2022 Ford Maverick CAD Files Enable 3D Printed Accessories

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Ford has released CAD files that will allow owners of the 2022 Maverick able to 3D print customized components for their pickup trucks. If all goes well, this experiment in DIY could be a good entry point for a major brand to explore consumer 3D printing. Otherwise, it will have been a brief marketing exercise/field test for whether or not there exists a consumer base for 3D printed accessories.

When it was released, the 2022 Ford Maverick tried to entice DIY customers by making the compact truck somewhat customizable. This meant that a couple of 2x4s could be configured in the bed to either maximize capacity or organize storage. What’s more, it came with a hybrid powertrain to achieve the best fuel economy of any truck on the market, while also maintaining the ability to tow up to 4,000 pounds.

The FITS slot used to hold a 3D printed cupholder. Image courtesy of Ford.

Among the DIY-friendly features is the Ford Integrated Tether System (FITS), a slot that allows drivers to develop custom items that can be slipped into the cabin of their trucks. This could be cupholders, storage devices, trash cans, or essentially anything a maker might imagine. To help open the floodgates for homemade accessories, Ford has released CAD files for the FIT system, including for the center console and under the seat.

Because Ford promised the eventual release of these models before the vehicle was even released, online model repositories already been filled with 3D printable files for the Maverick. This includes cup holdersphone mounts, a Nintendo switch holder, and more. Drivers are even making their own FITS slots for elsewhere in the truck, such as in the dashboard cubby. For Maverick owners without a 3D printer, there are FITS accessories available on eBay and Etsy. You can also 3D print the devices at a local library, makerspace, or through a 3D printing service.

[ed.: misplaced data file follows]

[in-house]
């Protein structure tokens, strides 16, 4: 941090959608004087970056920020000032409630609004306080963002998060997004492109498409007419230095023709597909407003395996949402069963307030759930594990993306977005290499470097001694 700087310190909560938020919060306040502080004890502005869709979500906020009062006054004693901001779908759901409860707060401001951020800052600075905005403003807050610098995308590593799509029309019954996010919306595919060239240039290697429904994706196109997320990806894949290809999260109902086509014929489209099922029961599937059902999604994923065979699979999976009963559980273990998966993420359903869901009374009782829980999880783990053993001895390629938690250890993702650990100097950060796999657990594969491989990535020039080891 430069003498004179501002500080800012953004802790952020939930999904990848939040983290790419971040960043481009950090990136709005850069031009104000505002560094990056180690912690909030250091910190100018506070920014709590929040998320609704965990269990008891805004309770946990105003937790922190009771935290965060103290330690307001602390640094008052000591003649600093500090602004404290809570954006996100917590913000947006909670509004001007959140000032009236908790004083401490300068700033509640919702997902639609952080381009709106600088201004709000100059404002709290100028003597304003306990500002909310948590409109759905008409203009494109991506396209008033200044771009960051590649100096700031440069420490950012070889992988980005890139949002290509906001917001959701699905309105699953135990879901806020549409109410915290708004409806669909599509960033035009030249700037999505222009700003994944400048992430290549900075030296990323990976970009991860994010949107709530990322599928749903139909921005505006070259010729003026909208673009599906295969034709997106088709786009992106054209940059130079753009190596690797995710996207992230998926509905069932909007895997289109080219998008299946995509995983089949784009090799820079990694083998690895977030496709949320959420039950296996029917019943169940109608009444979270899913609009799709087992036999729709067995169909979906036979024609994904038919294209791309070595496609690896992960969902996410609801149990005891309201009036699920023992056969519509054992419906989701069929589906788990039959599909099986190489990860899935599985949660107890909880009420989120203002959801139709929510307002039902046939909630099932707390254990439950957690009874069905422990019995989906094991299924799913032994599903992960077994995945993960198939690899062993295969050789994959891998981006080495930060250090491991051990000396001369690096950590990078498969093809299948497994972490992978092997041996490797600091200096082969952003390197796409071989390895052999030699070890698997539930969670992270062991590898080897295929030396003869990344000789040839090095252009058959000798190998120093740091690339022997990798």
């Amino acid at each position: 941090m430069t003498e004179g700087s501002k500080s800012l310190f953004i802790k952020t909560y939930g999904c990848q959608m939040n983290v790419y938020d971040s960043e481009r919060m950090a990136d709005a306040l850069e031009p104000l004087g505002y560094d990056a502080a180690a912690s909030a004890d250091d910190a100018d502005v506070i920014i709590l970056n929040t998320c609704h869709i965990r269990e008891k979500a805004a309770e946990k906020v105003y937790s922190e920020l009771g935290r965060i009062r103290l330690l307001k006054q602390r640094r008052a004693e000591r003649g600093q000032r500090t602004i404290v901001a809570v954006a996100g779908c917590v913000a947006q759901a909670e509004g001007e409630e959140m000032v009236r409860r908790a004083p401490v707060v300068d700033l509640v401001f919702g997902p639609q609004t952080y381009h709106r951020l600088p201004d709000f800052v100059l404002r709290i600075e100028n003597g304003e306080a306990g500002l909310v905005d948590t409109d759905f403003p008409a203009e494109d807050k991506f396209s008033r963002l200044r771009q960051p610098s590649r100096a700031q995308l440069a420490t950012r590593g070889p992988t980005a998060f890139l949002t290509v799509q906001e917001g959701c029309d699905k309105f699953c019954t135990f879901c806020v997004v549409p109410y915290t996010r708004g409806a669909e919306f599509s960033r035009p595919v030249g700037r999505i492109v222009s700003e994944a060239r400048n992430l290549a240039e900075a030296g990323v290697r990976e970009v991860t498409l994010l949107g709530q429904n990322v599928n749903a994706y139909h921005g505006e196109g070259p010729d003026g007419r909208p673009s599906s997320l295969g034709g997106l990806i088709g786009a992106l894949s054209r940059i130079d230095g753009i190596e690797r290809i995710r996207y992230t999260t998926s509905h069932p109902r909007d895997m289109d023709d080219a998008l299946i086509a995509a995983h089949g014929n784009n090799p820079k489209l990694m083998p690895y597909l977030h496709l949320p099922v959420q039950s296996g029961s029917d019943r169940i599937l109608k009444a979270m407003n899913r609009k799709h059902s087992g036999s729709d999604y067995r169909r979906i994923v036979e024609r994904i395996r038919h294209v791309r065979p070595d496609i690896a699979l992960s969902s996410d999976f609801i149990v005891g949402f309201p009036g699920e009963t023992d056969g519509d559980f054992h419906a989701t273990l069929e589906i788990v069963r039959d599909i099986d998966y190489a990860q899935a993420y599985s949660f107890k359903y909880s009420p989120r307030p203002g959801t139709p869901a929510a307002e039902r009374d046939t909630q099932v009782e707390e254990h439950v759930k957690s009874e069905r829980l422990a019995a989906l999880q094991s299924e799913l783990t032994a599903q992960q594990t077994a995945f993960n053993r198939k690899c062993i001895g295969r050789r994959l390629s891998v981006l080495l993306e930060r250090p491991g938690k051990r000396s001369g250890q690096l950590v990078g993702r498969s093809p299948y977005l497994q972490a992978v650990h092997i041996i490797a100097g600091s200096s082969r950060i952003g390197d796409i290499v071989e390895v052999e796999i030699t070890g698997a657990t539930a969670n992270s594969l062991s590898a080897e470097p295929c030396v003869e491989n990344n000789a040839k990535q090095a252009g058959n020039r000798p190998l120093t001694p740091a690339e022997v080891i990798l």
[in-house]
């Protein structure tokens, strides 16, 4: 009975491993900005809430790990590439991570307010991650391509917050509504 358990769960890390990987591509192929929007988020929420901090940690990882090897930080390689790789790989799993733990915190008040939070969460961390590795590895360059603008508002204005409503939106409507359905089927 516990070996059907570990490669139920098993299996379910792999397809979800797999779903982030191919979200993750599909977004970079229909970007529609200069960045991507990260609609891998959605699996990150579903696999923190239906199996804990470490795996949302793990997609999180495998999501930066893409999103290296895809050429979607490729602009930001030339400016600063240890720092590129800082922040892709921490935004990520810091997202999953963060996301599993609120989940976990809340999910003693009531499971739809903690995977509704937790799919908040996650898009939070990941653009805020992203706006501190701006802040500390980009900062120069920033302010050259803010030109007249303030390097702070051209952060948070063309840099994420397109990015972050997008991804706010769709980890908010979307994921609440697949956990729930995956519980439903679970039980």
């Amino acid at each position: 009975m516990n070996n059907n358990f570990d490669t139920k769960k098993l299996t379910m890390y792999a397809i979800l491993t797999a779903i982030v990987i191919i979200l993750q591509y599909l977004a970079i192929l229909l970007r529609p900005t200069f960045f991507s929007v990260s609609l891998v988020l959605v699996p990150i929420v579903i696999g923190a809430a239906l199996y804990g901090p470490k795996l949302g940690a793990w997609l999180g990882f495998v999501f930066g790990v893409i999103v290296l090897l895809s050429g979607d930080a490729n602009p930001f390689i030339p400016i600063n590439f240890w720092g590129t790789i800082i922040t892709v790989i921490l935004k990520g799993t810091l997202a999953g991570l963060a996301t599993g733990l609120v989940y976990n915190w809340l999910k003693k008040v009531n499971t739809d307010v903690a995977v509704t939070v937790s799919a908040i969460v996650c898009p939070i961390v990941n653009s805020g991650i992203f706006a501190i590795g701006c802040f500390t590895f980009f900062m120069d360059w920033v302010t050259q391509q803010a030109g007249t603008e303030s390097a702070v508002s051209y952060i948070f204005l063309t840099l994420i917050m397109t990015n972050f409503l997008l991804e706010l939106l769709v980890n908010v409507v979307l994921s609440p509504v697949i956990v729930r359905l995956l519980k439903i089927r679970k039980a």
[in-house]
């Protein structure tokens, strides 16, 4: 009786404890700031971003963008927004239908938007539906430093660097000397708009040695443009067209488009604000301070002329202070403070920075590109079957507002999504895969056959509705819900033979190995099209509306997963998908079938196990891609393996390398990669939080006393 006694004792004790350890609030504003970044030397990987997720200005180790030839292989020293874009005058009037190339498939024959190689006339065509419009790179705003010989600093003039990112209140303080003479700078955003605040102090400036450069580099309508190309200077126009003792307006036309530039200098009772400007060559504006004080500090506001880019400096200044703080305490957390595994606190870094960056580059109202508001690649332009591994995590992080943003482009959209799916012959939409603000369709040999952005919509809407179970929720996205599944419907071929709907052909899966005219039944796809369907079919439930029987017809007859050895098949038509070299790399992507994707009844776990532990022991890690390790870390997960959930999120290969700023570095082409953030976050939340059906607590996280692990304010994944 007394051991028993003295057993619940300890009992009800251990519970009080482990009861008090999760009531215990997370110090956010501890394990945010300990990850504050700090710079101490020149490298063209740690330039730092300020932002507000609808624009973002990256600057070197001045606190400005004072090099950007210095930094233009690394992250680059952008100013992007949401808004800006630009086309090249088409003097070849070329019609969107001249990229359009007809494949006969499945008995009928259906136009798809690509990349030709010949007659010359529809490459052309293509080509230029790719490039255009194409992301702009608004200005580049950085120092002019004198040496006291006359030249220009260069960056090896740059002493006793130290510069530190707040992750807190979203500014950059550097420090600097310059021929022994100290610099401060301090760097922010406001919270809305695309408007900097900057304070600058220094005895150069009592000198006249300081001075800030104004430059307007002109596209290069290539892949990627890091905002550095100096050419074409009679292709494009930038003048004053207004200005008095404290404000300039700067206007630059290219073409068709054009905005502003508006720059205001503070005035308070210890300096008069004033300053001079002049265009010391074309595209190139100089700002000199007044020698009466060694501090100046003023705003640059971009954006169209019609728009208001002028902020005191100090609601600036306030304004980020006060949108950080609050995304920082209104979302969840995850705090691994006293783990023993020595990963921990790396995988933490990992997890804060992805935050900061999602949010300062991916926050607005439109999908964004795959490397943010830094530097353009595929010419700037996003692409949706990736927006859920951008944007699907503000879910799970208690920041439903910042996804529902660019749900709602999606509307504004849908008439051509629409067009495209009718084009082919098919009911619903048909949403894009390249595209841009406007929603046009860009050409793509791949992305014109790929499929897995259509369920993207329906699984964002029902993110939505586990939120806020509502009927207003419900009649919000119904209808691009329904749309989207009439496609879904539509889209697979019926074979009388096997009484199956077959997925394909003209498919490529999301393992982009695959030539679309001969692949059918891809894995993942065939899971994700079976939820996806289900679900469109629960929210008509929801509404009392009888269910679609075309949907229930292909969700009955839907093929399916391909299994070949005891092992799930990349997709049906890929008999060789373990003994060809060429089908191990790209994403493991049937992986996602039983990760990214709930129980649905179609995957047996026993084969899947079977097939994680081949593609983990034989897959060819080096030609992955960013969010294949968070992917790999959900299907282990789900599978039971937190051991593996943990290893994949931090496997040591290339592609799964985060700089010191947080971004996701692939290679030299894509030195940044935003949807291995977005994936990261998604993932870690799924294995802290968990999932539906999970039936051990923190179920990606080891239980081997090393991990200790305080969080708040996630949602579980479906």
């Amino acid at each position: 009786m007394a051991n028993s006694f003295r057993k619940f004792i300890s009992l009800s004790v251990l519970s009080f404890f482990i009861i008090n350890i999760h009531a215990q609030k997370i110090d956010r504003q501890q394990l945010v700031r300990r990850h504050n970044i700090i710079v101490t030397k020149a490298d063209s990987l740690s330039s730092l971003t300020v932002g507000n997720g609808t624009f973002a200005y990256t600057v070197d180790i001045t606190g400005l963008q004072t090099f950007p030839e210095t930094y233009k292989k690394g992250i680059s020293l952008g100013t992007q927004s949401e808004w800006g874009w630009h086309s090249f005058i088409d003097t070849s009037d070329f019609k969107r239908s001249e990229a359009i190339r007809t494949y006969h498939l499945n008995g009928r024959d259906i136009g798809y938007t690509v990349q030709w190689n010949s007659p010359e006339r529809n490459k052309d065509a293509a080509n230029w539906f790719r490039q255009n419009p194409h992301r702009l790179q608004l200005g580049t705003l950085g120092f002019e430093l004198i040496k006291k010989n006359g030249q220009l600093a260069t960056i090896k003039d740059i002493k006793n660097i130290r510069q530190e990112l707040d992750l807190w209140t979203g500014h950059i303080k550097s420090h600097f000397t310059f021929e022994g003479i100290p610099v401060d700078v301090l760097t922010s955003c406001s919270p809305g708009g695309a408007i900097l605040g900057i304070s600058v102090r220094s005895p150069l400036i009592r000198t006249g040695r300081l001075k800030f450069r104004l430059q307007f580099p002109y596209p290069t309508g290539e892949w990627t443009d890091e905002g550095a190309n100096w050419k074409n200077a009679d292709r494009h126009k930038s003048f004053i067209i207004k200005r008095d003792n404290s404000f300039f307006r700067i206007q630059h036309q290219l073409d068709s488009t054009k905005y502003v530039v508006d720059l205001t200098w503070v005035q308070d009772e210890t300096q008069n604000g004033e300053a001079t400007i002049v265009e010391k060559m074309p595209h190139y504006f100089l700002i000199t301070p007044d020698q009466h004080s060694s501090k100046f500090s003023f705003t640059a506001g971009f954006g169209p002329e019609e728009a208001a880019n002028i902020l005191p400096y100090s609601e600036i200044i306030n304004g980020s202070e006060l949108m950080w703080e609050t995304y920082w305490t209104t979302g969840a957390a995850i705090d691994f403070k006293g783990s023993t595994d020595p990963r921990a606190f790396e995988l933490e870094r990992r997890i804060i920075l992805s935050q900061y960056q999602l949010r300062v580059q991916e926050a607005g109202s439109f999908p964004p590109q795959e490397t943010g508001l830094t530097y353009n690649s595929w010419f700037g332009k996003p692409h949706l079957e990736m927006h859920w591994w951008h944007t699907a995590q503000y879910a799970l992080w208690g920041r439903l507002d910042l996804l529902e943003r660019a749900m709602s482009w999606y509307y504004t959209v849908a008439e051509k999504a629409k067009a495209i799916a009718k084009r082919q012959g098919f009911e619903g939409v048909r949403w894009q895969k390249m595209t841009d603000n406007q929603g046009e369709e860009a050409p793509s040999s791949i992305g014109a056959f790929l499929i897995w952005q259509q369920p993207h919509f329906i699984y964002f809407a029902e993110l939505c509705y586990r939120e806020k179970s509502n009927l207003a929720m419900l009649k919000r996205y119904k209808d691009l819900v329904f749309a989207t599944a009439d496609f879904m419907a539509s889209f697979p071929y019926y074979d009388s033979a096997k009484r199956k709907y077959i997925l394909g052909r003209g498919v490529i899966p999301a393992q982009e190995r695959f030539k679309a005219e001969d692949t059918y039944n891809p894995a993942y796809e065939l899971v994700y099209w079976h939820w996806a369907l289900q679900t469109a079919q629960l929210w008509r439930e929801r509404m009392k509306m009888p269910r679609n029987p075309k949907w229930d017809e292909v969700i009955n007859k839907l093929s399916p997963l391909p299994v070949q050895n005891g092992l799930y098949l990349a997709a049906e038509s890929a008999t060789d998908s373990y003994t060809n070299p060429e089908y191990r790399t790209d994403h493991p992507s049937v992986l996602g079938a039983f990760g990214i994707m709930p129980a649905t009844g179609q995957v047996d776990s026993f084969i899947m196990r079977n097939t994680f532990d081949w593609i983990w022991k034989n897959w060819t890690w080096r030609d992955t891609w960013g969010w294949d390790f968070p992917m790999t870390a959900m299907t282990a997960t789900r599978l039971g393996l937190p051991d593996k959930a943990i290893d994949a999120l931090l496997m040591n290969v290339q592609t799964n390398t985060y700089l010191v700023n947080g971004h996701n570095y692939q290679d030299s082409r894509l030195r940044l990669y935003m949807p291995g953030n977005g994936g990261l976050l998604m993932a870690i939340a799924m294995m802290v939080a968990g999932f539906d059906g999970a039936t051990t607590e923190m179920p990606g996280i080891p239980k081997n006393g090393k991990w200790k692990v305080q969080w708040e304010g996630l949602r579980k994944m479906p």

A 3D printed divider accessory. Image courtesy of Ford.

The experiment feels a bit like it should belong in 2014, when brands like Hoover began putting CAD files for their products on Thingiverse. The consumer 3D printing hype bubble burst shortly after, almost as though the rise of MakerBot and its ilk was a trial balloon or an advertising operation on behalf of the industrial giants like HP and GE so they could create the 3D printing market for themselves.

Now that industrial 3D printing is here to stay, is Ford serious about this initiative? After all, the company does say that it will be using additive manufacturing to mass produce metal parts for an upcoming car. If so, we could see the establishment of a true sector for 3D printed aftermarket components, as Executive Editor Joris Peels has been demanding for some time.

This would coincide with the emergence of Replique, a 3D printing service provider that wants to produce spare parts on demand. With the backing of the world’s largest chemical company, BASF, it’s hard to believe that Replique won’t succeed. BASF is extremely serious about additive, so it could very well will into existence a market for 3D printed spares.

At the moment, the leading Replique customer to offer 3D printed replacement parts is German appliance maker Miele. However, if a car component manufacturer like MAHLE were to take on Replique’s services, we could see the worlds of custom accessories and 3D printable spares converge. This could lead to virtual inventories of on-demand replacement parts, which could lead to distributed manufacturing of traditional end components, which could ultimately lead to a circular economy. Will all of that happen in time to save the planet and post-industrial society?

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